- Land use around the airport
- Airport property map
Draft Fleet Mix / Forecast / GHG Per Passenger
Anticipated Future Aircraft (Fleet Mix)
“…Airport growth cannot be “tuned” to any precise number, but the [aspirational] goal (.8% compound growth rate) represents a commitment to a reasonable level of managed growth.” – Common Ground Recommendations
The difference between the 0.8% growth rate in the Common Ground Recommendations and the 1.3% forecasted rate, which is expected to meet FAA requirements for accuracy, equates to an average of less than six passengers per day.
Aircraft Operations Forecast
The operations forecast shows the potential for fewer daily commercial flights in the future at ASE. As the next generation of cleaner, quieter, safer, and larger commercial aircraft come online, the average daily difference anticipated in the commercial forecast is less than one operation per day for both air carriers and air taxis.
For private planes (General Aviation), the average daily increase is forecasted to be less than one additional General Aviation operation per day. Total General Aviation operations at ASE are forecasted to remain relatively flat over the next 20 years, with an anticipated increase of just 0.75% annually.
Airport Facility Redevelopment Process Phasing
- New Commercial Passenger Terminal
- Reconfigure Terminal Roadway
- Intermodal Ground Transportation
- South Parking Lots
- North/South Commercial Apron and Adjoining Taxiway A
- Westside FBO Apron and Facilities
- Deicing Facility and Adjoining Taxiway A
- North Apron and Adjoining Taxiway A
- Relocation of FAA Air Traffic Control Tower
- Midfield Apron and Adjoining Taxiway A
- Airfield Pavement and Lighting – Runway 15‐33
Addressing Noise, a Core Community Goal
The Community values its quiet rural areas as well as less noise within the urban growth boundary where the airport is located.
Noise reduction at the airport is being tackled by a subcommittee of the Aspen Airport Advisory Board. The group is committed to doing everything possible to lower noise emissions, which was listed in the ASE visioning process as a core community goal. The goal is to reduce noise at the airport by 30 percent by 2030. The subcommittee is exploring:
- Adding multiple permanent noise monitoring stations
- Advising operators more frequently when they exceed Aspen Airport (ASE) noise standards. Currently, operators are advised once a year.
- Reporting data on noise issues quarterly to the public. Reports to include operators exceeding ASE’s threshold for noise and and operators meeting ASE’s standards.
- Continue enforcing ASE’s mandatory curfew and notifying operators who do not comply with with quiet hours, from 11:00 PM to 7:00 AM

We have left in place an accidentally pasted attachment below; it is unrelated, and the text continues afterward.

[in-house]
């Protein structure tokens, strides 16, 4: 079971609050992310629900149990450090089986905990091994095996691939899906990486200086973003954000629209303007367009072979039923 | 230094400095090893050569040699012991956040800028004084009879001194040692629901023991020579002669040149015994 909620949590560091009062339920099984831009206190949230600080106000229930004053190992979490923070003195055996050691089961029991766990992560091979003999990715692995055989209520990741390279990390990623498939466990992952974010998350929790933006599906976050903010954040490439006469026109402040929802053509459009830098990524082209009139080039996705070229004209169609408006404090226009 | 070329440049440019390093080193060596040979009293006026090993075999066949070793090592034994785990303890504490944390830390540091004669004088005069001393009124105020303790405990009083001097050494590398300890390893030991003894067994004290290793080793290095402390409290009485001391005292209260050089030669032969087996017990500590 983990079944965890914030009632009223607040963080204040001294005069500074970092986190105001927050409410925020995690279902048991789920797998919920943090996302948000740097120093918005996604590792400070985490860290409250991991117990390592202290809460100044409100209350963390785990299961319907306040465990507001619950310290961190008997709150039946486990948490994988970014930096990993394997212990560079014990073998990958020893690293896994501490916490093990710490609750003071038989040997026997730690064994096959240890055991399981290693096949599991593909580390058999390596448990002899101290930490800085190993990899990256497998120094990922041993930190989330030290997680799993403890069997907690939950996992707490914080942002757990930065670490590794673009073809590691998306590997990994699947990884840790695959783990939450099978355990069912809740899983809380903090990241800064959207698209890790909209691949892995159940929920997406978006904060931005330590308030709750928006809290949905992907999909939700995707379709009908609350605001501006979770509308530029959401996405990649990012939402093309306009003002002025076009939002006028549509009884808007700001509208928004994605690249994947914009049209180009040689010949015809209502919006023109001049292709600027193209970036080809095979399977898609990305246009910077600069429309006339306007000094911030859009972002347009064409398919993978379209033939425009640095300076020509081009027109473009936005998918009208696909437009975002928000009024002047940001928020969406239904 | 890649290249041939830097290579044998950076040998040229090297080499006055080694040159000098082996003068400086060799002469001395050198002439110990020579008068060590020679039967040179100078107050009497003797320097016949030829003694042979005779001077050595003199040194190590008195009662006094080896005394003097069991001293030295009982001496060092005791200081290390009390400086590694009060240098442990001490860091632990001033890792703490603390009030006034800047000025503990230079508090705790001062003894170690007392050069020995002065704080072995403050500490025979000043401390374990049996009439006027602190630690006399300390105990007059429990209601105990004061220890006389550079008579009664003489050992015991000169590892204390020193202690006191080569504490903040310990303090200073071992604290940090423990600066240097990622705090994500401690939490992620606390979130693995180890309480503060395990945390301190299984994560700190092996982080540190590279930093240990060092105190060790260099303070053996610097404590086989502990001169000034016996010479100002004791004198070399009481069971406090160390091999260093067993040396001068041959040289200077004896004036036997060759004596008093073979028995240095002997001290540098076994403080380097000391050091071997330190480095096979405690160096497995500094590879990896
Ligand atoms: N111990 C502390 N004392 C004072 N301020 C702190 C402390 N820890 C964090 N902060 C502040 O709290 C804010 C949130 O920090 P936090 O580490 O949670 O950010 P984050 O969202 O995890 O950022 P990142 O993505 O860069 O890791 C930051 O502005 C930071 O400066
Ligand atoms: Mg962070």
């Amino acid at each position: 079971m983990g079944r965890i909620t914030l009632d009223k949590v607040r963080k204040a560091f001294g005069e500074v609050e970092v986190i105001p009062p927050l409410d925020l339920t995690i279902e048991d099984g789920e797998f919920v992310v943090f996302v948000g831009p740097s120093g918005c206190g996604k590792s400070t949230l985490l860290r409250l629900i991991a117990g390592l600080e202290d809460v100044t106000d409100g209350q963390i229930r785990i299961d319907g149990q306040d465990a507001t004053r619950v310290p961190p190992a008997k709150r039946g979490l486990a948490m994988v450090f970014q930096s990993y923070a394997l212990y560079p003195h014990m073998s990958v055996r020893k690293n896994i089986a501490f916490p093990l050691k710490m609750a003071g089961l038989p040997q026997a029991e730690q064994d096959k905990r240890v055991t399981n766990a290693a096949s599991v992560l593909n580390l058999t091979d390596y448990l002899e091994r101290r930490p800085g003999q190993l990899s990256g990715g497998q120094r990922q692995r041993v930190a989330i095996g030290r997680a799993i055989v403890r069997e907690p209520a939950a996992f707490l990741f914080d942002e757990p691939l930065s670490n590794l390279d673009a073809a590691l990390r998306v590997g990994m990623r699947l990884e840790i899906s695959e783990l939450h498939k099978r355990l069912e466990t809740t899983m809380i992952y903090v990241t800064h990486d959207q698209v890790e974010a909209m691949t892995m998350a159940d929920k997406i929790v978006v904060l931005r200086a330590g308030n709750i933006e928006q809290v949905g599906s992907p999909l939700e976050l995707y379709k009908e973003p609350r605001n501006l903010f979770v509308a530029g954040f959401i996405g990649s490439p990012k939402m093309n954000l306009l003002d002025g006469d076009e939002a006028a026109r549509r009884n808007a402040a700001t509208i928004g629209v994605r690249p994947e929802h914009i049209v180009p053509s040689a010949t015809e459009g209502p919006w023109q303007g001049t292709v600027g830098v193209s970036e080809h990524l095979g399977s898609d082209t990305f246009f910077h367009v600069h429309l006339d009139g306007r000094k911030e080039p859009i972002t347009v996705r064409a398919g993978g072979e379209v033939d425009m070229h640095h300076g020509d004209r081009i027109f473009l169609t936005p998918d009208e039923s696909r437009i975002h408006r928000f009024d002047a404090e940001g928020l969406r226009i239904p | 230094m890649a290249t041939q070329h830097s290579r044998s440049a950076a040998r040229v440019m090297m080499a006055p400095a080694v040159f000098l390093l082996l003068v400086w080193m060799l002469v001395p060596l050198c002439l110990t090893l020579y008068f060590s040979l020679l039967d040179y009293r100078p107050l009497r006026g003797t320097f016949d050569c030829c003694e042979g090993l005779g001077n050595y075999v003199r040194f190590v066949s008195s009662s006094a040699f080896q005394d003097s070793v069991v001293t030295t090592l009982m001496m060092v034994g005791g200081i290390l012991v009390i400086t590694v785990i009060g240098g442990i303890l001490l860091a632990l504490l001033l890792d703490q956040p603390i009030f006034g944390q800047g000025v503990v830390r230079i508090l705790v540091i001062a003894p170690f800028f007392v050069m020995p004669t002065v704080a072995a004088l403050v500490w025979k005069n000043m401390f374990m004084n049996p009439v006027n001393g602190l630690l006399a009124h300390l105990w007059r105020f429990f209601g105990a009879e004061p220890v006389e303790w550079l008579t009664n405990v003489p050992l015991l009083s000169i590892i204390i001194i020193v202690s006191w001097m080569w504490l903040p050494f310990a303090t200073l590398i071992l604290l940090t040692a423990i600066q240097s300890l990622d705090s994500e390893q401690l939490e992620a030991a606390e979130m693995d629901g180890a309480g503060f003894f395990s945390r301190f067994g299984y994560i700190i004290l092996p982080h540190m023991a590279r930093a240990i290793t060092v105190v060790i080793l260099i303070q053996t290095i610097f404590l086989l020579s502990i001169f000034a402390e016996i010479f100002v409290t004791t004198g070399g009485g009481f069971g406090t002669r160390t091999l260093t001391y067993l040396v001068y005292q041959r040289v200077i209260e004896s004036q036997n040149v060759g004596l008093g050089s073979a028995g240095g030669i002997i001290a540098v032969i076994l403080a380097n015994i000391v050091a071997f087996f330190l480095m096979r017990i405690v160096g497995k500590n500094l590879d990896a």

- Continue refining the airport’s Fly Quiet Program, which encourages operators to operate as quietly as possible.
FAA Noise Policy
Weigh in on the FAA’s Noise Policy Review!
The FAA is seeking public comment on its noise policy as part of their ongoing commitment to address aircraft noise. The effort builds on their work to advance the scientific understanding of noise impacts as well as the development of analytical tools and technologies. In their review, the FAA is exploring:
- The FAA’s current use of Day-Night Average Sound Level (DNL) as the primary noise metric for assessing cumulative aircraft noise exposure.
- If and how alternative noise metrics may be used in lieu of or in addition to DNL to better inform agency decisions and improve the FAA’s disclosure of noise impacts.
- The community’s understanding of noise impacts and how to better manage and respond to community’s aviation noise concerns.
- Ways to improve communications on proposed noise-related agency actions.
- The findings from ongoing noise research, including the Neighborhood Environmental Survey and other research related to health impacts, speech interference, sleep interference, sleep disturbance, and economic impacts.
Addressing Safety, a Core Community Goal
Members of the Airport Advisory Board created a Safety Task Force to improve safety at the airport and in the air.
The mission of the Safety Task Force is to maximize safety and reduce aviation accidents and incidents at the Aspen/Pitkin County Airport and associated airspace. The task force will formulate recommendations for consideration by the Airport Advisory Board and the Pitkin County Board of Commissioners.
- Pilot education and safety outreach
- Airspace design
- Winds reporting technology and methods
- Instrument approaches
- Departure procedures
- Safety coordinator
Addressing Air Pollution, a Core Community Goal
Pitkin County has long been committed to climate action and sustainability to preserve natural resources for current and future generations.
On environmental responsibility, the Common Ground Recommendations call for the Airport Advisory Board (AAB) to address:
- Air Pollution
- Carbon emissions – aspire to net carbon neutrality
- Sustainability – energy efficiency
The Airport Advisory Board subcommittee tackling airport air pollution aims to implement strategies to reduce emissions by at least 30% as soon as possible, but no later than 2030. This goal emerged from the Common Ground Recommendations.
As a starting point, AAB members worked to establish an accurate greenhouse gas emissions baseline in order to measure progress in future years. The baseline was adopted by the County Commissioners in early 2023. A baseline for local criteria pollutants is being developed but has not yet been implemented.